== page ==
By Matthew Field,
Published by The Telegraph, 18 December 2022
Lee Rosen quits Skyrora less than six months after he joined
A former SpaceX executive has quit British rocket start-up Skyrora less than six months after he joined.
Lee Rosen, who had joined Edinburgh-headquartered Skyrora as its chief operating officer, left the company in November, according to his LinkedIn profile.
A Skyrora spokesman said Mr Rosen had left for “personal reasons” and planned to return to California.
It is the latest blow to the space venture that is hoping to use a rocket base on the Shetland islands to fire small satellites into space.
The company’s first suborbital launch test of its Skylark L rocket from a pad in Iceland failed, with the rocket crashing into the Norwegian ocean about 500 metres from the coast. The company blamed the failure on a “software related anomaly”.
However, despite so far failing to get a successful launch into orbit, revenues at Skyrora Ventures, its parent company, soared 300pc last year.
According to the company’s annual report, revenues jumped from £3.8m to £15.2m. It reported a loss of £6.3m.
Skyrora Ventures said it had continued to develop its “non-space business, including online business advertising services”.
Its parent company owns a network of ad-tech and affiliate marketing companies, as well as dating apps and horoscope products, that provide funding for Skyrora’s parent company. Skyrora said it continued to receive funding support from investors and was in the process of raising additional grants from the European Space Agency.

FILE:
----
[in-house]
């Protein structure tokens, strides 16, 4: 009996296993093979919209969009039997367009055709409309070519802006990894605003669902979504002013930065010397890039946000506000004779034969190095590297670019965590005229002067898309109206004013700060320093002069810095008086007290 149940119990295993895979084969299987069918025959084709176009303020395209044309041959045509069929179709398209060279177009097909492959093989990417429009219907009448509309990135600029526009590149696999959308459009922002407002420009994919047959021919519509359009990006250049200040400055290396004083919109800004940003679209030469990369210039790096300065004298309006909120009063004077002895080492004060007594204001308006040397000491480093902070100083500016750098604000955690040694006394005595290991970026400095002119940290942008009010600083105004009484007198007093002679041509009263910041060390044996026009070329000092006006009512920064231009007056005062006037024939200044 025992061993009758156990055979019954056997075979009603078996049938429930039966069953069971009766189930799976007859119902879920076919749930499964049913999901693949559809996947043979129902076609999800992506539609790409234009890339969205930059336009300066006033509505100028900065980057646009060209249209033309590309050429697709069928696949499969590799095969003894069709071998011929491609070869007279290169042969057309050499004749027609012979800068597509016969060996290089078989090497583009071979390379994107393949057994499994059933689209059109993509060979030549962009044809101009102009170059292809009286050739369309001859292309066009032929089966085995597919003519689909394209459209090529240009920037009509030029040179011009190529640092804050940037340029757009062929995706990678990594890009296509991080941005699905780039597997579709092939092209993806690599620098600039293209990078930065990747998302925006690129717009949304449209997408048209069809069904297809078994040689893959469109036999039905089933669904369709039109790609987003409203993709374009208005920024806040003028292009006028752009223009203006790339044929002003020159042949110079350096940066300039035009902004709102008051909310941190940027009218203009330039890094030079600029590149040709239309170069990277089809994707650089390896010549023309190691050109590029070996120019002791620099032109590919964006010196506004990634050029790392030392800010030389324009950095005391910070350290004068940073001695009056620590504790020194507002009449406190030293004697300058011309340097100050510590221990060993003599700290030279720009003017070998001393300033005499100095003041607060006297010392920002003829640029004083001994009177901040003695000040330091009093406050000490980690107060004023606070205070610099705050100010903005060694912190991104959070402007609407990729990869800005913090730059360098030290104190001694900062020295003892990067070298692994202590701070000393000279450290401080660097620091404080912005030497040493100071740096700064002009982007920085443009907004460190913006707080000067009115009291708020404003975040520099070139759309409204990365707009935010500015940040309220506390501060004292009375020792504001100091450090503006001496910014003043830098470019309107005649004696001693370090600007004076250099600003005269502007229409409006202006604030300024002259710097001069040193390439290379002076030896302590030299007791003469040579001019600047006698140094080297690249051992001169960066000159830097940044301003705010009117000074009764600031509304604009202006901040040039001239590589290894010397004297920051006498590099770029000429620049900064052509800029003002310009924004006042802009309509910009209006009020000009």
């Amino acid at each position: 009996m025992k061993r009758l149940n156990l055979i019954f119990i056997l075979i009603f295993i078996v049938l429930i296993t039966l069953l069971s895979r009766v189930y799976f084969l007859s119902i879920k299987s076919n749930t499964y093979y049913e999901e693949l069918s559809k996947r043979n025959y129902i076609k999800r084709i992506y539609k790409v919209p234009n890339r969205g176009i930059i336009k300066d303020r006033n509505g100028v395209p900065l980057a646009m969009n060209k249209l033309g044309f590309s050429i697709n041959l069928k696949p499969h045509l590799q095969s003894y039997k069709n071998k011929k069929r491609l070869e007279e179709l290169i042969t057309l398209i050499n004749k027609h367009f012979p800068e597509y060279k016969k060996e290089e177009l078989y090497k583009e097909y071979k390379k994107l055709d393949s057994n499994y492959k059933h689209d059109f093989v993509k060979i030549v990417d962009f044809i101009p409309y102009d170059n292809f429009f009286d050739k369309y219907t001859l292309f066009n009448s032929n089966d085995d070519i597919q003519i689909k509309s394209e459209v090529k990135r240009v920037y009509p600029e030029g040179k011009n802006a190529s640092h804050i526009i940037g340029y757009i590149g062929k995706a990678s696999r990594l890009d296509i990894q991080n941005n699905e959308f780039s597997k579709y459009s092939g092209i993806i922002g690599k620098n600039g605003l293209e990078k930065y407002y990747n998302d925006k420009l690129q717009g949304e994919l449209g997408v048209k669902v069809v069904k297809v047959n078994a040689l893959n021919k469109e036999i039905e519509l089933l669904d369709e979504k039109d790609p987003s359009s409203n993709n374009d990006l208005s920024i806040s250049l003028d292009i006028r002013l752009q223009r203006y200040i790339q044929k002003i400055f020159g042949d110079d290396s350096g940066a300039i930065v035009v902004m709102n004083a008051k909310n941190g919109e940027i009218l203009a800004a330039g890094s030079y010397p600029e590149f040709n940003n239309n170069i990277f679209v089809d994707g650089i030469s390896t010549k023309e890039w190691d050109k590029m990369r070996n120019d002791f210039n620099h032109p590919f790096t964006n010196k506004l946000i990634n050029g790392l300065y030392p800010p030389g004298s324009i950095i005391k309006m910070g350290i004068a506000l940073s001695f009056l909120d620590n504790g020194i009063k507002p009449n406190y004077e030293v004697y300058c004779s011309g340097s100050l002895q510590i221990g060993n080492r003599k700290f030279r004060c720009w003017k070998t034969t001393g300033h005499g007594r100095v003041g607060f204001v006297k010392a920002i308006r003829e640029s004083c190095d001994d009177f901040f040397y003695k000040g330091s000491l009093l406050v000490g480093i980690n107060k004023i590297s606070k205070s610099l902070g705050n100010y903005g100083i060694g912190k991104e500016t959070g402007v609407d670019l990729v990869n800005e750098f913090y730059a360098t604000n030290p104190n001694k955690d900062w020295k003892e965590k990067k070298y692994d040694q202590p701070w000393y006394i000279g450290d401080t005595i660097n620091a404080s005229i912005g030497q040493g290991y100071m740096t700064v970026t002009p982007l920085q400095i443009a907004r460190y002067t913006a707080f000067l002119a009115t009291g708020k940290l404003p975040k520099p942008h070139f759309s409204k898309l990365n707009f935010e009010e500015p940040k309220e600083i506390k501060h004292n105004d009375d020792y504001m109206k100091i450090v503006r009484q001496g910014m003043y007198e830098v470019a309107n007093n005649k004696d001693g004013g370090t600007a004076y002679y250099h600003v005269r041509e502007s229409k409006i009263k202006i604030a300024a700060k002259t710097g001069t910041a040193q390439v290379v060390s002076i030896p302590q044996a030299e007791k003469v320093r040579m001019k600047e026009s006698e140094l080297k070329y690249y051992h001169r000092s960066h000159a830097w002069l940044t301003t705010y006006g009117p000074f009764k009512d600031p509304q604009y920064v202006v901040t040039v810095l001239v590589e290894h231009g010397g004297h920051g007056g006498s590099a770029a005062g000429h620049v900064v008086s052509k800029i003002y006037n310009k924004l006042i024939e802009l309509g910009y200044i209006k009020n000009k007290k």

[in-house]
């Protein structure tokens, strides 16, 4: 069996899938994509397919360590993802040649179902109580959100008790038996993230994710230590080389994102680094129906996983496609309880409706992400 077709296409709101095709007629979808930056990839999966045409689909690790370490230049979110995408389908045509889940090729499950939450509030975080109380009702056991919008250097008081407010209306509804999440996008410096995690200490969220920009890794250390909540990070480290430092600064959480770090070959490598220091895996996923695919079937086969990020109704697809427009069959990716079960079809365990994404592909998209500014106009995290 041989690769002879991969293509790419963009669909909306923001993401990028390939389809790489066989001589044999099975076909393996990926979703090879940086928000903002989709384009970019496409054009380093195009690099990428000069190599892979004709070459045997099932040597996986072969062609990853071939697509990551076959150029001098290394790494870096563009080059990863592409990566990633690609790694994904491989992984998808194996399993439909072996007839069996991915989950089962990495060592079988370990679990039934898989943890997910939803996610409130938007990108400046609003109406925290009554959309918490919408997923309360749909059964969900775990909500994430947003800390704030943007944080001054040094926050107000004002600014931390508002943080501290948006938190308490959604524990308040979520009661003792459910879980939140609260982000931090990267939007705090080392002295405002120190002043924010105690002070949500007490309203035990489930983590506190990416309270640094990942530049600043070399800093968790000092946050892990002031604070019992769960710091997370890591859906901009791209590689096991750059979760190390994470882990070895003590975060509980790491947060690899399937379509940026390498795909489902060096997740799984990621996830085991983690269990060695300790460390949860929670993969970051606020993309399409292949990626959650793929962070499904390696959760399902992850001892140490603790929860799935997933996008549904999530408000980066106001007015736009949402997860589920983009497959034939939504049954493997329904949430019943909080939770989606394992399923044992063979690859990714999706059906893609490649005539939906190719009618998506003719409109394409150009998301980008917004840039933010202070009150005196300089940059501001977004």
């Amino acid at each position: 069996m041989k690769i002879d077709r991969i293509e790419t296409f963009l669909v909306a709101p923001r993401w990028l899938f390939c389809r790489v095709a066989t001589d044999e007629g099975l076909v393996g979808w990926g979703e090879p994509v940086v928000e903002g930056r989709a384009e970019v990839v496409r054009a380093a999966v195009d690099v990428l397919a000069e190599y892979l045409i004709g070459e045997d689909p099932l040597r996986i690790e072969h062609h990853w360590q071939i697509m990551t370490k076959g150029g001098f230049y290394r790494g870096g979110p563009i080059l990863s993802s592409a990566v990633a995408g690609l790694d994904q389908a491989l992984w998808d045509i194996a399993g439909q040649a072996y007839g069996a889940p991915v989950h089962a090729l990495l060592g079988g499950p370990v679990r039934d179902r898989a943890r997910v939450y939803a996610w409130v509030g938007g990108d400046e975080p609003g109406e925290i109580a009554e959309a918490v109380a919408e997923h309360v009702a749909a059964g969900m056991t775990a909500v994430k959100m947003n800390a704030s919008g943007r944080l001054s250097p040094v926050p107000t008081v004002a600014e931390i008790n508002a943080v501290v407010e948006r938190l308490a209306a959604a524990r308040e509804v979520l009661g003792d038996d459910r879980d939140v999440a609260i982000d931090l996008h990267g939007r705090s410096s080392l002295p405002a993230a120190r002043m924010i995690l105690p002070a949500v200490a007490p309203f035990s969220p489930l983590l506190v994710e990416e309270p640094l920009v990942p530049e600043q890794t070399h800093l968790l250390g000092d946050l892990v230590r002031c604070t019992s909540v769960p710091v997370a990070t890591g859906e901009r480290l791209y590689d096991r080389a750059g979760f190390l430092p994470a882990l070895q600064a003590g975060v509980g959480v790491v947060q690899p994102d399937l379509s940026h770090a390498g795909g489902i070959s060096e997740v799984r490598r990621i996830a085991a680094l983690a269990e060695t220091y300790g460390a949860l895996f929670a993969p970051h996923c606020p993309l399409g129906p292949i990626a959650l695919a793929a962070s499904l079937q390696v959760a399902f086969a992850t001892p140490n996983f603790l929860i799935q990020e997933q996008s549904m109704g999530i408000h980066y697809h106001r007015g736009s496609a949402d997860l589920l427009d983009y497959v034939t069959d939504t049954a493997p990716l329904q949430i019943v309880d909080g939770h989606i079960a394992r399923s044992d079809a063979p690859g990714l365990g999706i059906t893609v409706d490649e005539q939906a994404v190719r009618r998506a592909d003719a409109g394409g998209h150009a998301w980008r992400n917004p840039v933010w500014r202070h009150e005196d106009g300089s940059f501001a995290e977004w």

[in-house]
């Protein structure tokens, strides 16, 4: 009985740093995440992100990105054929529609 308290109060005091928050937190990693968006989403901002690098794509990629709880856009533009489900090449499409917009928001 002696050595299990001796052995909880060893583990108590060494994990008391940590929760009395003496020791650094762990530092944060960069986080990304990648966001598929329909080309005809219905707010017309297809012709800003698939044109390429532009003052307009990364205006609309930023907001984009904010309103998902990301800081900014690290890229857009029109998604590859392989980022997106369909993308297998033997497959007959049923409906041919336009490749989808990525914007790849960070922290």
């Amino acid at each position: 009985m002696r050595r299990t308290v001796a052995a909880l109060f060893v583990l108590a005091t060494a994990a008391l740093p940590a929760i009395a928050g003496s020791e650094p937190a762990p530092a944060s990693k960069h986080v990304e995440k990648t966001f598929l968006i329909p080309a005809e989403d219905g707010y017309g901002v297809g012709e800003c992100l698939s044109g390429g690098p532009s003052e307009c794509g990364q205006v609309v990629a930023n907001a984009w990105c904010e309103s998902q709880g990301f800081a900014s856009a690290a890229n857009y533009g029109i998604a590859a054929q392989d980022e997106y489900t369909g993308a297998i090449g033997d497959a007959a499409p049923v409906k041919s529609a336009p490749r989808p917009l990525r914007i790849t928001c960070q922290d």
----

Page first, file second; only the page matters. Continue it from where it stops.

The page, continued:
Skyrora was founded by Ukranian entrepreneur Volodymyr Levykin, a former executive at now defunct dating empire Cupid PLC.
Its investors include Ukrainian internet entrepreneur Max Polyakov, according to a report by Snopes. Mr Polyakov is a shareholder at Hong Kong-based Digitroom Holdings, which owns a stake in Skyrora.
Mr Polyakov, who founded and listed Cupid in London, went on to launch Noosphere Ventures. He rescued US rocket company Firefly from bankruptcy, but earlier this year was forced to sell it by US authorities amid national security concerns.
Mr Polyakov posted on Facebook attacking the US decision in February. He said: “Dear agencies of USA who betrayed me and judge me in all your actions for past 15 months. I hope now you are happy.”
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